I have a frozen shoulder (Adhesive Capsulitis) and want to know some good yoga poses that will help to gently stretch my shoulder. Child’s pose is painful, triangle and any poses that require my arm to go straight up in the air don’t necessarily hurt, but I am unable to even get my arm close to straight up. I have been avoiding yoga, but now I wonder if renewing my practice will advance my healing along with the physical therapy I am doing. Any advice would be helpful. Thank you, Kim
Thank you for writing about your concern with your frozen shoulder. Stay away from typical yoga and think more of yoga alignment therapy. The alignment (organizing your body parts mindfully in relation with one another) is the same in regular yoga asana, but we will step way back in order to increase healing and function of your joint.
It is important to work with impeccable alignment in your case. Range of motion will increase over time if you engage properly.
I am going to give you a set of instructions that I would like you to try in the given set of very simple postures. Practice the step-by step set of instructions in each position. This is important in order to get the most ideal placement of your arm bone in shoulder socket. When the muscles are able to open and strengthen in these positions, you can slowly add more weight bearing. Do this with guidance please.
Step 1: expand inside your abdominal and thoracic cavities. Imagine and breathe liquid light filling your torso front, back and both sides. With each breath, feel how your back waist expands to the back body, your ribs elevate and your arm bones elevate toward your ears. This is a crucial first step! You will need to breathe so much space into your side ribs and side bodies that your collarbones are square across. Look in the mirror as you practice this. Allow the movement to come from inside and your breath. Try not to grab your upper shoulders (trapezius and levator scapulae) to get this outer body form and inner body fullness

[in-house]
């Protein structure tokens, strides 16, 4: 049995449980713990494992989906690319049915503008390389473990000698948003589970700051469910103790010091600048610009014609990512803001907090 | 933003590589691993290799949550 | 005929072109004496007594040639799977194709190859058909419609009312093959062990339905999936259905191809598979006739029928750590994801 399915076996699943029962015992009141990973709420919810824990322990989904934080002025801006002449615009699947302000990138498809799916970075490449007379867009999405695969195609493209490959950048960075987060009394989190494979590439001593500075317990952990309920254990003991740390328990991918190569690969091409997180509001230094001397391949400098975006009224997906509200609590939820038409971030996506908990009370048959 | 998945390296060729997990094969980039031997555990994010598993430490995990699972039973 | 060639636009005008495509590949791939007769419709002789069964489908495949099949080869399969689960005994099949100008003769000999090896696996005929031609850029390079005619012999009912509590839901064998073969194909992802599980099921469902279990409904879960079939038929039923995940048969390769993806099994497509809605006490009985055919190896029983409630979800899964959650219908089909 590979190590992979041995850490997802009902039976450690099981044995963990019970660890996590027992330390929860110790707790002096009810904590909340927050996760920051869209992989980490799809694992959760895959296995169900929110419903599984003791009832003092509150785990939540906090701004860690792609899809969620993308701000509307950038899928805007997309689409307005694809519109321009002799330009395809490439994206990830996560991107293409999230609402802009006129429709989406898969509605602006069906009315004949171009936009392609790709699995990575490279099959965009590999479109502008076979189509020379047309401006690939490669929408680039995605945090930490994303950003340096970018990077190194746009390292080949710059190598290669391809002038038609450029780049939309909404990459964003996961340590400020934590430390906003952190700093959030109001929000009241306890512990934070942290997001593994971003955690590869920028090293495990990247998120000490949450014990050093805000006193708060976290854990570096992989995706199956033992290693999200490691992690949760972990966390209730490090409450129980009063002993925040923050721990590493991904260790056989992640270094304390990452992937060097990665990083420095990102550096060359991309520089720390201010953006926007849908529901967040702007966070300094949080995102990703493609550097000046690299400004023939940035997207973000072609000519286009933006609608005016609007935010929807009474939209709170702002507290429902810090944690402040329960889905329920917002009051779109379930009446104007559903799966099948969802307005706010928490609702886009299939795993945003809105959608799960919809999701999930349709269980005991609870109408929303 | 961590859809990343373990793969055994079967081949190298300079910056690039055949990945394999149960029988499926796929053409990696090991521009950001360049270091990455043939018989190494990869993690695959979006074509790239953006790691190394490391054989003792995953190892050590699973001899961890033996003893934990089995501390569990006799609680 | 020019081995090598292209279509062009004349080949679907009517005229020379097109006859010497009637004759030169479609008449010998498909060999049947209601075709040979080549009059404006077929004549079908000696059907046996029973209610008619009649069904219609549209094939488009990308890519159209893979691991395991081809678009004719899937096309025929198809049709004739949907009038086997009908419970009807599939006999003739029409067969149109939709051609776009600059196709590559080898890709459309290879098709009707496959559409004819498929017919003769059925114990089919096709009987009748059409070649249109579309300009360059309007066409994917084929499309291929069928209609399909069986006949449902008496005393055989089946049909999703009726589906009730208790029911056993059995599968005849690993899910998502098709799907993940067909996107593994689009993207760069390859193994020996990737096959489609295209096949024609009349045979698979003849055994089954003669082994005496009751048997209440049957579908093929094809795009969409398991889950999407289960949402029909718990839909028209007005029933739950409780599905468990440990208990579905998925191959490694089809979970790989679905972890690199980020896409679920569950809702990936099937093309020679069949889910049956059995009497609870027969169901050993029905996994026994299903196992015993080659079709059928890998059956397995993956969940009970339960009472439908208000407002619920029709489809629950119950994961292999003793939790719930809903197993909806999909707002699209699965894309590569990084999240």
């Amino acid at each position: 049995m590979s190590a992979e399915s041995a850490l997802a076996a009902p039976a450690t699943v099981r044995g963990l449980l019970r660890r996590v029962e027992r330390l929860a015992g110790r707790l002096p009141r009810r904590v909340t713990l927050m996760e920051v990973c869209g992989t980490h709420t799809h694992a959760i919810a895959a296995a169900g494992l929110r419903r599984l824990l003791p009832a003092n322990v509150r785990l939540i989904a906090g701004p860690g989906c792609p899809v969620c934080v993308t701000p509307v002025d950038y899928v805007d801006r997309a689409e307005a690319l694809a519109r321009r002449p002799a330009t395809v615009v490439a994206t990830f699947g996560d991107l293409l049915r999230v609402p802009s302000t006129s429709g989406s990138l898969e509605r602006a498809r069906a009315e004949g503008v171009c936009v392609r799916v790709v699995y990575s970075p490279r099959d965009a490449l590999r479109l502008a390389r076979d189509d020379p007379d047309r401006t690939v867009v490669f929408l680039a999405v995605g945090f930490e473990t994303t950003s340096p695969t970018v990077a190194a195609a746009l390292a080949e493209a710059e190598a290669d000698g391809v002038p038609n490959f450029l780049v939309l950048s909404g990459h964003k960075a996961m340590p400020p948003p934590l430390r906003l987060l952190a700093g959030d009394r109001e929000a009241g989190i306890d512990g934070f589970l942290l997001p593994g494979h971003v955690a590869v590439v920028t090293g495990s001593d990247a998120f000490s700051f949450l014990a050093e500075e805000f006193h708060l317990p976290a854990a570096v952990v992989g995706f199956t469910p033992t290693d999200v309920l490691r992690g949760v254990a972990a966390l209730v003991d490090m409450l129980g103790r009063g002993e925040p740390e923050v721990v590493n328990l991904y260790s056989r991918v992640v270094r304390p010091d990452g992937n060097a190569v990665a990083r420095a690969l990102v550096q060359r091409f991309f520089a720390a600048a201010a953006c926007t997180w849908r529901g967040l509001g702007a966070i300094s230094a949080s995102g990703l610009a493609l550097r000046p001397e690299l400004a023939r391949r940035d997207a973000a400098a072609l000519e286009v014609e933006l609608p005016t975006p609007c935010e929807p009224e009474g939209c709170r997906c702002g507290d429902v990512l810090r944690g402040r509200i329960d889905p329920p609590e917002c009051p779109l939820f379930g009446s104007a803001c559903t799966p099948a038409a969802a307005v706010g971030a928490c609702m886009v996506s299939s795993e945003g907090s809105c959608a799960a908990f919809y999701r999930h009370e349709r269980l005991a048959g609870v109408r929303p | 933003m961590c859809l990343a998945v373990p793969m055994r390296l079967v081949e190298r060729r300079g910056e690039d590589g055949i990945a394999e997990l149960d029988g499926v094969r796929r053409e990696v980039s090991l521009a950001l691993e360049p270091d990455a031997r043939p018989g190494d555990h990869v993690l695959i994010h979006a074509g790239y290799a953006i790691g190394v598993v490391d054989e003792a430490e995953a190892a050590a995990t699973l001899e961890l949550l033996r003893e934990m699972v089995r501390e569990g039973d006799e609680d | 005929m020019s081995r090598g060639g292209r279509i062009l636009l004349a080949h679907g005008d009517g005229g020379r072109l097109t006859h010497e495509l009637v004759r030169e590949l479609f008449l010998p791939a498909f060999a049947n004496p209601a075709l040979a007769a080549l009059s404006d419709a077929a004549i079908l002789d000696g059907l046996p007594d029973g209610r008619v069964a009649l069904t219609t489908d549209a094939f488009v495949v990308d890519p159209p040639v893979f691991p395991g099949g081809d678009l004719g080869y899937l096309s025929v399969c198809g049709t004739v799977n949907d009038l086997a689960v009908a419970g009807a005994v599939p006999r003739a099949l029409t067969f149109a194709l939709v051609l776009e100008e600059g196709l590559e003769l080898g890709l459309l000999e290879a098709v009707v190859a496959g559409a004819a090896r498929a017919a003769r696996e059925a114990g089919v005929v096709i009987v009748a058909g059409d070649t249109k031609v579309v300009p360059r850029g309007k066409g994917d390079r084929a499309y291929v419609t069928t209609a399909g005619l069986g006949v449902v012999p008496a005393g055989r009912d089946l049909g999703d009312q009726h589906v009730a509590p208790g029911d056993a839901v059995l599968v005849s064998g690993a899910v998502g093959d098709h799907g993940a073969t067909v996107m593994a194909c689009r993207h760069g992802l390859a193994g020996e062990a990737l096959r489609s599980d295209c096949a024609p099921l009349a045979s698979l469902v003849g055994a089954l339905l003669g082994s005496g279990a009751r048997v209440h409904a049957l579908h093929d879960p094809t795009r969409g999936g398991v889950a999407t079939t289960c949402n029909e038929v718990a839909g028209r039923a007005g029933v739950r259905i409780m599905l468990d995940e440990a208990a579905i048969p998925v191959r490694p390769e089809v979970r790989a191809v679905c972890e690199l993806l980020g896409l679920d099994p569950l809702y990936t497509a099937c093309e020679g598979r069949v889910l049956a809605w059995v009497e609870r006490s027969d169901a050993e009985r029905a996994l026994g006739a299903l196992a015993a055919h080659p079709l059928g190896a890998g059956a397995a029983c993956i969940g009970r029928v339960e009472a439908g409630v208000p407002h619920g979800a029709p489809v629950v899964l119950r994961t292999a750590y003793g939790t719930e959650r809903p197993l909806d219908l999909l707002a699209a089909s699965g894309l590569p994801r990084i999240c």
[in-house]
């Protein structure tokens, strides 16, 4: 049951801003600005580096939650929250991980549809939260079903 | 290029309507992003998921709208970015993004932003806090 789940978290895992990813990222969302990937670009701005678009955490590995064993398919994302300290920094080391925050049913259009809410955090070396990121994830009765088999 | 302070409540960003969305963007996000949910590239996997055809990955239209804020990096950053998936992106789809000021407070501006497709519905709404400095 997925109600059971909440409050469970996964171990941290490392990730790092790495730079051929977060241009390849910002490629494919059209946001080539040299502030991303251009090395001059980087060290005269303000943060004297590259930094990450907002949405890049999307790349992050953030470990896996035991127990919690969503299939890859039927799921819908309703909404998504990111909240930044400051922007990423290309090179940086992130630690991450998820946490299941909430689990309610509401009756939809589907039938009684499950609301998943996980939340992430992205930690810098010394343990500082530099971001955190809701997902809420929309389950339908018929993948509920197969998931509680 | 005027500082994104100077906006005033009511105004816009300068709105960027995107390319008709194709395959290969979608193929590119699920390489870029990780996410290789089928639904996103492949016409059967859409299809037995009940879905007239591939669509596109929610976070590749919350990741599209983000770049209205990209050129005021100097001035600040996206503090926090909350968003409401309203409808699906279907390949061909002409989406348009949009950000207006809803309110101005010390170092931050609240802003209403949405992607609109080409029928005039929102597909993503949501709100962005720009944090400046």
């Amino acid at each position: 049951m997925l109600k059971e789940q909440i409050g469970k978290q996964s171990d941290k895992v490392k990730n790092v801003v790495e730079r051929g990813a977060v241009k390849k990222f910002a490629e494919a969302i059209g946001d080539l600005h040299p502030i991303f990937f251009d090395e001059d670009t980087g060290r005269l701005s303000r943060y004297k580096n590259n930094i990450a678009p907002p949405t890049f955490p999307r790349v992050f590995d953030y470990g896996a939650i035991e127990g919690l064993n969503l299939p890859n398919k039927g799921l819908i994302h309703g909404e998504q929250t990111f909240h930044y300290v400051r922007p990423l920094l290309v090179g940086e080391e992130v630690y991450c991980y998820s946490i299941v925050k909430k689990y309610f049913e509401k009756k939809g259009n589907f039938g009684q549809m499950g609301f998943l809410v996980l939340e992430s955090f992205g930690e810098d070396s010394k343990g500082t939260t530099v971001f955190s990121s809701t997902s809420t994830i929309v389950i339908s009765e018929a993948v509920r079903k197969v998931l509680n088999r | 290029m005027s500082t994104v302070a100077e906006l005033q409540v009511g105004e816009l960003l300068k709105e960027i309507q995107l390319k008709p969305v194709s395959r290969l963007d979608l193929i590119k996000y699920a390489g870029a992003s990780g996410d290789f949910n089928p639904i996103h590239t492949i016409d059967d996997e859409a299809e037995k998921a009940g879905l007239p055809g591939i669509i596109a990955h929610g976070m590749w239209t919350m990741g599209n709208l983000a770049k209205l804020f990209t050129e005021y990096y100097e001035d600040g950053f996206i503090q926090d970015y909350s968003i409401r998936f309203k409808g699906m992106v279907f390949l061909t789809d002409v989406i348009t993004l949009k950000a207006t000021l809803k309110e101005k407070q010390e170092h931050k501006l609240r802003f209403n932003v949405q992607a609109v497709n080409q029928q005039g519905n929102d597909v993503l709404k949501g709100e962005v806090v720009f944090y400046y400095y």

Step 2: draw your arms from your fingers into the shoulder sockets. I call this putting on your evening gloves. Feel how when you do this, the head of your arm bone (head of humerous) moves into a different position in your shoulder socket (glenohumeral joint).
These 2 steps are probably enough for now. Use them in the following positions:
standing with arms at side
standing with arms in front of you like a sleepwalker
keeping the 2 steps gently move your arms TOWARD a position with arms over head, but do not force. Keeping side bodies long and arm bone plugged in to glenohumeral joint is your primary focus
You can do exercise 3 one arm at a time
keeping the 2 steps from above, try moving your arms into the side plane of your body. (like wings) Again, do not force range of motion, just test your ability to keep the organization of your bones and notice which muscles are working to keep that
(This will likely be the hardest and potentially contraindicated for now depending on your range of motion): Using your hands on a strap, GENTLY move your arms to the back plane of your body keeping steps 1 and 2. Look in the mirror, and if the head of your arm bone comes forward and/or your side bodies shorten, then it is not doing any good.
As you are able to do these exercises with good alignment (keeping steps 1 and 2 from above), then you can add some weight bearing and more exercises.
Please stay in touch and let me know and I can guide you through the next round when the time comes. Leave your comments here so that the conversation and healing can evolve and best of luck!
Here is a youtube video on the same principles that will help with the visual effects of what I am talking about. It even includes a few more exercises with the same steps. The terminology that I use is different sometimes, but the idea is the same.